Letters

LETTERS

April 06, 2003

It's same old story with Hairston: pop-ups

Just a few games into the Orioles' season, I have noticed little change in Jerry Hairston's batting. In the first two games, I recorded five pop-ups.

Keep in mind this was in just nine at-bats, where he recorded only two hits. I know it is too early to make a judgment based on statistics, but the signs are evident that Jerry is in love with pitches from the letters up.

He constantly takes first-pitch strikes at the knees or waist, ones that are right down the middle. Given that his job is to get on base, that is the best pitch he will see his whole at-bat.

Being an 18-year-old baseball player, I have been taught all my life that if you put the ball on the ground, anything can happen.

In Jerry's case, by putting the ball in the air five times out of nine, it's a sure out, unless another freak snowstorm arises.

I hope for the team's sake that Hairston will discipline himself at the plate, or else it will be a very rough year in that leadoff spot, one so crucial to a young, talented team.

Scott Smith Baldwin

Preston shouldn't write off O's just yet

Kudos to The Sun sports department for pulling out the stops, including a two-page center spread, on the Orioles' season opener.

The column by Laura Vecsey ["For Orioles, memories won't melt away"] was excellent, painting a fair, realistic picture, weaving in some of our greatest memories. On the other hand, Mike Preston ["Fans' early flight leaves O's with empty-nest syndrome"] chose to go almost totally negative, suggesting how deserted the park will be "after the Orioles are out of contention."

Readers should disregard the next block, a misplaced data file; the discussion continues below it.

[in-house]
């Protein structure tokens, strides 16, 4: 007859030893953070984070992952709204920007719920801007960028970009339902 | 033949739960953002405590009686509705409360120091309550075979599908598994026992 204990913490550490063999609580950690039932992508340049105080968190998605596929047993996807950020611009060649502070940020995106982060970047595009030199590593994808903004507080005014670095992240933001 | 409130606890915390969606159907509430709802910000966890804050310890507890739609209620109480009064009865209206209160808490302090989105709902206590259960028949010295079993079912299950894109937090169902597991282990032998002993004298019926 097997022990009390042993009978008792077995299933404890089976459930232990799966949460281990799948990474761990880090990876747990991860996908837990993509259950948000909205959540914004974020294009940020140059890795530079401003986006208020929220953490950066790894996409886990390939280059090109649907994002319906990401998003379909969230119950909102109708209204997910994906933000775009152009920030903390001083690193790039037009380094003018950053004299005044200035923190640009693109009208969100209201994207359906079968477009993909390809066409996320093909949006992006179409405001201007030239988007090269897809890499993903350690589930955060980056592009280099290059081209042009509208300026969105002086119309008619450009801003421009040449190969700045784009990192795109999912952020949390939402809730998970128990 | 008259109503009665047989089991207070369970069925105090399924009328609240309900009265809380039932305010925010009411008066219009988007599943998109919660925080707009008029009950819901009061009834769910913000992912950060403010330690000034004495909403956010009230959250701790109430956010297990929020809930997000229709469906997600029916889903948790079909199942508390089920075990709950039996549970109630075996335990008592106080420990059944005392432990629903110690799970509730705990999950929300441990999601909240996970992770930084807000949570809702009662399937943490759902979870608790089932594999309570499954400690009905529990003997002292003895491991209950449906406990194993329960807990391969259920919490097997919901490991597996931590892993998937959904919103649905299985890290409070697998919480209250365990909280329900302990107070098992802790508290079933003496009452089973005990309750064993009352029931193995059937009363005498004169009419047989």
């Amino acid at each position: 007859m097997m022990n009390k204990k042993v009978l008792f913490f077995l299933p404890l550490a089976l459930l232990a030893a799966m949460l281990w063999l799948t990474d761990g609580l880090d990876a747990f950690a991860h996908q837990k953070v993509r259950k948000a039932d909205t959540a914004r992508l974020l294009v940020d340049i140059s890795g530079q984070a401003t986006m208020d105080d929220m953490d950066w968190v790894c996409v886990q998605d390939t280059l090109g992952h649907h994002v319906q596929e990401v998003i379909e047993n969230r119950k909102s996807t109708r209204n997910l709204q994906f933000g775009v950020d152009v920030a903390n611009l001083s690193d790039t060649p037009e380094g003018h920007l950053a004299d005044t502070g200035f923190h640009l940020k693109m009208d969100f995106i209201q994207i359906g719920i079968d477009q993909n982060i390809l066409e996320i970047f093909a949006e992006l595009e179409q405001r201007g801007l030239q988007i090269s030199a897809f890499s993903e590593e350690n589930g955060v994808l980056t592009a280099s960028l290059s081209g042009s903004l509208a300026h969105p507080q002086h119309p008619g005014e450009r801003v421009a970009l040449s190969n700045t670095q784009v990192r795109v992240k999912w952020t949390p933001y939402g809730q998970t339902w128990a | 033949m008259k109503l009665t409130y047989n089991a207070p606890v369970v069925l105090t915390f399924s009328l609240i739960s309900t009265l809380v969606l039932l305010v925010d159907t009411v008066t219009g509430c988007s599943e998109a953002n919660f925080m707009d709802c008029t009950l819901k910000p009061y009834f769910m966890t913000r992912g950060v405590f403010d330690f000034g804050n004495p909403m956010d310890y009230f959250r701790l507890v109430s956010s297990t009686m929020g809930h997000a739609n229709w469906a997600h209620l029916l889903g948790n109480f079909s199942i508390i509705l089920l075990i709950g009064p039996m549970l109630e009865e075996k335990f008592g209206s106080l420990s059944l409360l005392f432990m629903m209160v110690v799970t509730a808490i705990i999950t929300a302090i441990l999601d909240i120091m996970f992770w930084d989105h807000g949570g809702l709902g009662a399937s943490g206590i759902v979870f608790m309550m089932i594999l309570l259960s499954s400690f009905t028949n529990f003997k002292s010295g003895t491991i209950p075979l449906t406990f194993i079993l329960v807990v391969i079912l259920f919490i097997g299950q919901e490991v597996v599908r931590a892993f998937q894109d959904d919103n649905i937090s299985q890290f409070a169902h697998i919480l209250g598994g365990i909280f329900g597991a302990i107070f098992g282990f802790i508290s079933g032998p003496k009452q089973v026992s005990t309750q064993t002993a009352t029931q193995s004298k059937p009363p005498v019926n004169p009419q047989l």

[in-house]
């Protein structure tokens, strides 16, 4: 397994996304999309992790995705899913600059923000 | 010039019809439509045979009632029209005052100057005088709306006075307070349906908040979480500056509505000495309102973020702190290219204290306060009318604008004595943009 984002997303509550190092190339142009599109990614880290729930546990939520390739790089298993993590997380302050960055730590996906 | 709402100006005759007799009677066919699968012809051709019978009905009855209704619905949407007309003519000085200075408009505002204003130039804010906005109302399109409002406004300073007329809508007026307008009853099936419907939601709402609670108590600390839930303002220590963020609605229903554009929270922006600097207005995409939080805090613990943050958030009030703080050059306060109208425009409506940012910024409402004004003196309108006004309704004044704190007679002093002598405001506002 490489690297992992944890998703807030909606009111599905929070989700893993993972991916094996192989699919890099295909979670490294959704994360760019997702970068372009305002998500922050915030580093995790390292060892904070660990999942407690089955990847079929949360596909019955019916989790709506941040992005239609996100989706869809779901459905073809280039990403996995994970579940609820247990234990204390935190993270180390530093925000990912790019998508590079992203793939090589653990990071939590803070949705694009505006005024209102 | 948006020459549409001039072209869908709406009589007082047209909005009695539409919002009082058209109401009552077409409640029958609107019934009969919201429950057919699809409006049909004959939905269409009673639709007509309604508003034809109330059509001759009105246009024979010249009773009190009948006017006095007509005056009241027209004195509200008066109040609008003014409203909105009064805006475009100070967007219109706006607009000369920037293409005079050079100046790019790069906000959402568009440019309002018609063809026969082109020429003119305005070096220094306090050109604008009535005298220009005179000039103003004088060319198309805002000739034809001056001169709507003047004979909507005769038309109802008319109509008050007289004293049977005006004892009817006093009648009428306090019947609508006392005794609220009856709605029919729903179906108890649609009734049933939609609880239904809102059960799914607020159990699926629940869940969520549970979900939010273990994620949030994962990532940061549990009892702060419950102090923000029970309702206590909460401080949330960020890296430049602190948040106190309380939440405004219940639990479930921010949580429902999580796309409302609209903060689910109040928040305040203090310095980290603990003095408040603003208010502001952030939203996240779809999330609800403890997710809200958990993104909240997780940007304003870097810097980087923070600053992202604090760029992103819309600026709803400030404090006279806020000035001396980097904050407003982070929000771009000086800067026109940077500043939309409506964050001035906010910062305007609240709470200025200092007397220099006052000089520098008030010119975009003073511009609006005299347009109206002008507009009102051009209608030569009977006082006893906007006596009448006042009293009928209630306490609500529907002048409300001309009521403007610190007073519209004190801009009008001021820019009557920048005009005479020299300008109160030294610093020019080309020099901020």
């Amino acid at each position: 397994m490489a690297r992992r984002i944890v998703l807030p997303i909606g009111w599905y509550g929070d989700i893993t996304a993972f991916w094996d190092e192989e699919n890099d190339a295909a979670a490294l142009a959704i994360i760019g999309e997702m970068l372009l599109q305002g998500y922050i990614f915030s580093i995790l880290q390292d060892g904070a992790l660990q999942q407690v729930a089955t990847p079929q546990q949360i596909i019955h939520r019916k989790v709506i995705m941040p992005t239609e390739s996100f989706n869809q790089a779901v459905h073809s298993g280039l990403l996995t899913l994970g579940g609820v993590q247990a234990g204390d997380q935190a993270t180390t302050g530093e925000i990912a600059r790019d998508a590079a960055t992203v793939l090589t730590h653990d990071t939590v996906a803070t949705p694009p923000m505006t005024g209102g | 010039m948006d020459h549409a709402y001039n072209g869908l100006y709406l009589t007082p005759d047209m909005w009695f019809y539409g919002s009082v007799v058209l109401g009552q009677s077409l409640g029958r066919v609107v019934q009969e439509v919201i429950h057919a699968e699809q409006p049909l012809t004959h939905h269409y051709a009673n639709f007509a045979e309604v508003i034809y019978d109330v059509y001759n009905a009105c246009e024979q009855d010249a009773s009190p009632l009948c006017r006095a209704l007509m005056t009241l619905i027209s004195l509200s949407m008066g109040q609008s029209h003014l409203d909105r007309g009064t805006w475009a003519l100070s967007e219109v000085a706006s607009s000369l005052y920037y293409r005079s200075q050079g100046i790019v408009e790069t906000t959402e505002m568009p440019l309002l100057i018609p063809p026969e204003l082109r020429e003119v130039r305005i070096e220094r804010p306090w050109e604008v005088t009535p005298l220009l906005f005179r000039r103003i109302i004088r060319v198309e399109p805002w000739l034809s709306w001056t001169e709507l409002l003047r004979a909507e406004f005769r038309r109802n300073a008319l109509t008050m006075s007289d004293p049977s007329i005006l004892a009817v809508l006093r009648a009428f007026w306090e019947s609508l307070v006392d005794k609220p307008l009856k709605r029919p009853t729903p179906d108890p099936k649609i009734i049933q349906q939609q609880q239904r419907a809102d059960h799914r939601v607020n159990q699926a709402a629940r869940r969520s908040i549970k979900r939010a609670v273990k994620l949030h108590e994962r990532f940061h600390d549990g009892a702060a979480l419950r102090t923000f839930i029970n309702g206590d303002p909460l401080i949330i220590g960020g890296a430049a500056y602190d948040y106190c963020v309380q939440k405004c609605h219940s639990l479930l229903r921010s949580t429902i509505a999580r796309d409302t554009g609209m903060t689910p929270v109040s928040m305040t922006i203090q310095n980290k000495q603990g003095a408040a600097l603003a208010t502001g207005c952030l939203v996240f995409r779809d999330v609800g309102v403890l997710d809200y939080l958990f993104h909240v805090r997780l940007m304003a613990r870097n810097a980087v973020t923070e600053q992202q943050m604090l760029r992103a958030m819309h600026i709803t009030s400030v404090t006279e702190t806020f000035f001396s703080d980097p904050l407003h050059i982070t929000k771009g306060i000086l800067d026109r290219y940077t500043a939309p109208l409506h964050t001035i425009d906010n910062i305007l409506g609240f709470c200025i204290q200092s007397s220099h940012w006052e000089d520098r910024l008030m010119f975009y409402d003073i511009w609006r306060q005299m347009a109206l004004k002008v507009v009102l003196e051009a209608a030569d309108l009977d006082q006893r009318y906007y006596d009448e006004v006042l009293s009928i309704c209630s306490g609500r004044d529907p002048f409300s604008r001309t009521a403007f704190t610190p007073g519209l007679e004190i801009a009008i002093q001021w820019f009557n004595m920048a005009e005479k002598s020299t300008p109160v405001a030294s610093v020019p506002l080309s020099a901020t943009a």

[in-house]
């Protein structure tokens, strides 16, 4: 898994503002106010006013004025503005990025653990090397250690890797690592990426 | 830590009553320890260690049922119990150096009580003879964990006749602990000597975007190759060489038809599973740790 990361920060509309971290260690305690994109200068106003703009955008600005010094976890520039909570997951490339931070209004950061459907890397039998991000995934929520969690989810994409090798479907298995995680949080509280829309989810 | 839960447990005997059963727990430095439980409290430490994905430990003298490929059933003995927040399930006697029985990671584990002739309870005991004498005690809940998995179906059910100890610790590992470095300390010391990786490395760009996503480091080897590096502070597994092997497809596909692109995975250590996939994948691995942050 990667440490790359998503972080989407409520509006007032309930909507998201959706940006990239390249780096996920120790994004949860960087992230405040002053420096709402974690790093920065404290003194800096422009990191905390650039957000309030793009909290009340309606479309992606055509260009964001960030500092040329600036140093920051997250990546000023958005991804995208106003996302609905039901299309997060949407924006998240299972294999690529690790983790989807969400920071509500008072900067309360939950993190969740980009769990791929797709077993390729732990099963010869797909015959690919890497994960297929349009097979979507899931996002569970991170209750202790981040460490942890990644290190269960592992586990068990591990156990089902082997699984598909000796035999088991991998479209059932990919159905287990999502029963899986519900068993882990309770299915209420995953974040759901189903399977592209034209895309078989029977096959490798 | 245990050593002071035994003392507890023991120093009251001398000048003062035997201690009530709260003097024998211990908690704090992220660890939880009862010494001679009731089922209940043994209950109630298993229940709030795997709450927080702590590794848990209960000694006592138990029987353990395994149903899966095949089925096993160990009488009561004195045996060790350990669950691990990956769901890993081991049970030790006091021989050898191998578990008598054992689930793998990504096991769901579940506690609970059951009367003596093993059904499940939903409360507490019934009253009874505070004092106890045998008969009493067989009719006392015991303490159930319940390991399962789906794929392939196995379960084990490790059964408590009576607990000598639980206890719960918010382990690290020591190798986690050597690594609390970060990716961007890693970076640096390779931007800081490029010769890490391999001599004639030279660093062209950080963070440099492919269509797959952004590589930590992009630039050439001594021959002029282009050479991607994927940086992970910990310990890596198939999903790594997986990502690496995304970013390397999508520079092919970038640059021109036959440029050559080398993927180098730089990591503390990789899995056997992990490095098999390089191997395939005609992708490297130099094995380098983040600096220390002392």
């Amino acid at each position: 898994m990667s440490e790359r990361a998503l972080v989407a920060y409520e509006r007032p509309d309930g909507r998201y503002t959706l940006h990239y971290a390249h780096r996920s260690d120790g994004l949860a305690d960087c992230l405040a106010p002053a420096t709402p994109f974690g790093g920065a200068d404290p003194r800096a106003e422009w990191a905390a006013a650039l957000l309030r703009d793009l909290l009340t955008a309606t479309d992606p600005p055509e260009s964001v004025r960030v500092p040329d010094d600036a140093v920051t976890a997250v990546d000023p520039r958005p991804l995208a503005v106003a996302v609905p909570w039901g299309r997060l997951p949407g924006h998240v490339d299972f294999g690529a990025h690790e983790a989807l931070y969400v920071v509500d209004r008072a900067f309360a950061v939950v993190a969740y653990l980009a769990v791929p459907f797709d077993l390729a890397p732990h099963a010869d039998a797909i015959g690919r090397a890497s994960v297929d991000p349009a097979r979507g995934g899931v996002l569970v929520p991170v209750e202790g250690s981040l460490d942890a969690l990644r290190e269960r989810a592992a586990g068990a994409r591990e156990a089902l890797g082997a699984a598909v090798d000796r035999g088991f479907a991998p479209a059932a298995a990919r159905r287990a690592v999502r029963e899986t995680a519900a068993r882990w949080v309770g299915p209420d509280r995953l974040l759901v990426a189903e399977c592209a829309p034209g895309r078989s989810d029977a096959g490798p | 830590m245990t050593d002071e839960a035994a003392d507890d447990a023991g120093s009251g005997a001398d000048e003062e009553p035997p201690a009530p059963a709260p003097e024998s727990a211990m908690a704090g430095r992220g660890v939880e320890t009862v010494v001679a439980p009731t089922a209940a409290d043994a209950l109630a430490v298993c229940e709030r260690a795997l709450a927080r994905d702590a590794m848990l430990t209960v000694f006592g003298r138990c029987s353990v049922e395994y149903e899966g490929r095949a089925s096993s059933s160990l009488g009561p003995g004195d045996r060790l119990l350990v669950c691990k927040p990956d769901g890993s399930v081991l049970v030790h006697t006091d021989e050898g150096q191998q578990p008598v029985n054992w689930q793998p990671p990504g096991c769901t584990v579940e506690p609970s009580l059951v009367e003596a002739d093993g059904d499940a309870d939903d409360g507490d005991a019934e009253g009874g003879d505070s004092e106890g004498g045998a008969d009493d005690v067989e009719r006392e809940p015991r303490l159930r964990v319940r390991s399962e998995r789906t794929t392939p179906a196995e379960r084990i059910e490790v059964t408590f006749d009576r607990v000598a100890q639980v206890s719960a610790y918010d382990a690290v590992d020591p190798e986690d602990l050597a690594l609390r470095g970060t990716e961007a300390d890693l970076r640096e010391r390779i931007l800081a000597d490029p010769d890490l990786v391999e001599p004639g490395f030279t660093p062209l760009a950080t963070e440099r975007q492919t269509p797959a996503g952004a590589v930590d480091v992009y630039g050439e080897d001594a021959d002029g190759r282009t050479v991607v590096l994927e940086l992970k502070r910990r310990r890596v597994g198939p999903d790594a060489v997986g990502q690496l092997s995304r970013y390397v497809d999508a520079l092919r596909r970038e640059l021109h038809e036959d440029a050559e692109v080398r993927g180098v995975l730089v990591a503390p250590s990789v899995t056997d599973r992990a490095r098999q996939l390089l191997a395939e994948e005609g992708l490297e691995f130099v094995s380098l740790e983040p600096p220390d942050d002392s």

I think that the generally negative tone Mr. Preston practices is not the "Baltimore way." At 1-0, with 161 games remaining, why is he writing off the season?

If he really knows baseball, he would see how things can turn around very fast, as they did for the Anaheim Angels last year.

Harland Williams Baltimore

Pitchers, Segui keep medical staff busy

The most overworked and underappreciated employees in the Orioles' organization are the orthopedic surgeons who have given up their private practices to work exclusively on the team's young pitching prospects.

Kudos must also go out to the team of health workers assigned to David Segui. These dedicated souls are challenged daily to prevent Mr. Segui from being put on the disabled list every time he steps on the baseball field.

Is this a baseball team or an extension of the Mayo Clinic?

Morton D. Marcus Baltimore

NFL snubs Ravens with Monday nighters

The Ravens won the Super Bowl two years ago and were 7-9 last season, just a few plays out of a possible wild-card spot, yet they have zero Monday night games in 2003, while Dallas (5-11) and Chicago (4-12) each have one Monday nighter, with the Bears' being a home game.

San Diego gets one home Monday night game with an 8-8 record last year. Washington, 7-9 last year, gets the Thursday night season opener at home.

This is just another typical sign of NFL favoritism to certain NFL elite teams/coaches.

No one can argue that the Ravens' two prime-time appearances were some of the most exciting football games of the 2002 season.

As far as I am concerned, I do not plan on watching Monday Night Football this year. When John Madden comes on TV -- boom! -- I will turn it off.

Scott Aro Rising Sun

Relief after loss isn't option for Terps

In Laura Vescey's column of March 29 ["Rallying Terps go out with champs' roar, not whimper"], after Maryland's tough loss to Michigan State, she suggested that maybe the Terps "should feel slightly relieved" that they didn't have to move on to play Texas.

Amazing.

Gary Williams and his players must've felt many things after the game. I'm sure relief wasn't one of them.

Jeff Millman Baltimore

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